Even with Coxon missing, this is easily the most complete Blur album since The Great Escape. Albarn has, of course, embraced technology in the years since 13, and under his direction Think Tank is loaded with electronic bleeps and blips. Here’s the thing, though – where most artists use technology for its cold and distant qualities, Blur has crafted perhaps the warmest and most emotionally resonant album they’ve ever made.
Most of Think Tank takes its time to unfold, wafting in on ambient waves and subtle computer drums. Virtually every time you think the electronics are going to take over, however, Albarn surprises you with a lovely vocal melody, or a delightfully human guitar line. If, for example, you’re dismayed by the twittering electronic percussion and how-low-can-you-go bass that opens “Ambulance” (and the album), just wait 30 seconds for Albarn’s vocal entrance. His beautiful tenor raises the song’s temperature immeasurably, and sends it straight for your heart.
Think Tank contains some of Albarn’s most comforting ballads, set to chilling landscapes of electronic sound which only seem to accentuate the warmth of his voice. Just listen to the acoustic guitar on “Out of Time,” or the saxophone arrangements on “Caravan,” or even the extended ambient outro of “On the Way to the Club” and you’ll hear technology given its most human foundation. The simple pleasure of “Sweet Song,” with its repeated piano sample, cannot be overstated either.
The album is, no doubt, experimental, but nearly all of the experiments work marvelously. There are misfires – the Fatboy Slim-produced “Crazy Beat” reenacts “Song 2” with a, um, crazy beat, and no one would have missed the minute-long pseudo-punk shoutalong “We’ve Got a File On You.” But the delirious successes far outweigh the miniscule failures, and the overall effect is low-key and cohesive. The band even saves the most human moment for the end – “Battery In Your Leg” is a slow piano caress full of the melodic melancholy that characterizes this record.
So what album are the other reviewers hearing? Think Tank is nowhere near the techno-driven mess you might expect from the avalanche of bad press it’s received. (In fact, I only found one review that seems to echo my reaction, and that’s at pitchforkmedia.com.) On the contrary, in fact, it joins Supergrass and Ester Drang in the upper echelon of 2003 releases, and I wouldn’t be surprised to find it in the top five at year’s end.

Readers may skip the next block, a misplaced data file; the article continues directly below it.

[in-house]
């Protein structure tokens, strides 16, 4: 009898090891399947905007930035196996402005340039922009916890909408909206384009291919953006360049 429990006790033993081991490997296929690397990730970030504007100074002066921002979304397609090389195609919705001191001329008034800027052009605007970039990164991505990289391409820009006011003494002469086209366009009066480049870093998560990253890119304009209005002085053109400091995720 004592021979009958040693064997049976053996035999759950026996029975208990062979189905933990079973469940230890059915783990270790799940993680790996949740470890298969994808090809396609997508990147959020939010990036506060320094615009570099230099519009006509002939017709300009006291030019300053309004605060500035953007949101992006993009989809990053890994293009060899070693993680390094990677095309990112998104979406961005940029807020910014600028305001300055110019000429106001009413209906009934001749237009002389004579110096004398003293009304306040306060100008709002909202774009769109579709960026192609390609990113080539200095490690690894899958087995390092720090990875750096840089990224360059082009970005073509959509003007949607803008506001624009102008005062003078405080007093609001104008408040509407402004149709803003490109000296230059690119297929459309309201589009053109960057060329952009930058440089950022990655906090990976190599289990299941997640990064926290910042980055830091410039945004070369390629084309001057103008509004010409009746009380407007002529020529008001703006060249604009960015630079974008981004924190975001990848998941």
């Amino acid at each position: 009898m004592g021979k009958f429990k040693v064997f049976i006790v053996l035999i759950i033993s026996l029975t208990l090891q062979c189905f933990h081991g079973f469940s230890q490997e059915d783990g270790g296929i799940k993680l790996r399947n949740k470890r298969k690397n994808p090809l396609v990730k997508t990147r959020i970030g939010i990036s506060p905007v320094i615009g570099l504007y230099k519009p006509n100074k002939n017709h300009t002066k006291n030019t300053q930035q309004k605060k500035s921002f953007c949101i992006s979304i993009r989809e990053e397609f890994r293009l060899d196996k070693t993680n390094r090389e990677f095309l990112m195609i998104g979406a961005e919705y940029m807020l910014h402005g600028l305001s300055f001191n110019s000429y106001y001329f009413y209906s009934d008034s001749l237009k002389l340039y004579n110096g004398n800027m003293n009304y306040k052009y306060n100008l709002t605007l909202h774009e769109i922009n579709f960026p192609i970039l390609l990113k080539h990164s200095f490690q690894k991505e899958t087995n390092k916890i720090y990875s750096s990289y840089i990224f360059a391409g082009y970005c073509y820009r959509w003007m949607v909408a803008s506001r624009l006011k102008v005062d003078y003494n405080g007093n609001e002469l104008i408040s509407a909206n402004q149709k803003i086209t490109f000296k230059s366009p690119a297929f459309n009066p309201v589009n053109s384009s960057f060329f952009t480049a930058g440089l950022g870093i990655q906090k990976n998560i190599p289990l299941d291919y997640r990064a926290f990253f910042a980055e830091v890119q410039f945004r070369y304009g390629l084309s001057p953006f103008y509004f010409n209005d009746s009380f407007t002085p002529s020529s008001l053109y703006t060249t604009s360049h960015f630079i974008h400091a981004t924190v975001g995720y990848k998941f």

I’m not sure anyone would have expected the diversity of the last few Blur releases, but it seems the band has finally hit upon something here. While many artists have taken a shine to technology recently, Blur has shown with Think Tank that they’re one of the few acts that understand it, and can use it to make their music more human, not less. This album is also the first time the band has sounded sure-footed since the early ’90s, and it bodes better than anyone could have expected for the Coxon-less Blur. But beyond all that, it’s just a beautiful record, one that deepens with each trip through. Think Tank does what all great art must do to be considered as such – it resonates, it affects, and it stays with you. You can’t ask for more than that.
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I’m going to eulogize Buffy fairly extensively next week, so I don’t want to say much about this week’s penultimate episode, except that it was splendid and a fitting goodbye to some of television’s most fully realized characters. The feces hits the spinning blade on Tuesday, and I remain blissfully spoiler-free, an act of will so difficult that it’s physically painful. Expect an overview and a fond farewell next time, and after that, a long (like, really long) column to catch up on recent releases, most of which don’t deserve their own spotlight, so they all have to share.
See you in line Tuesday morning.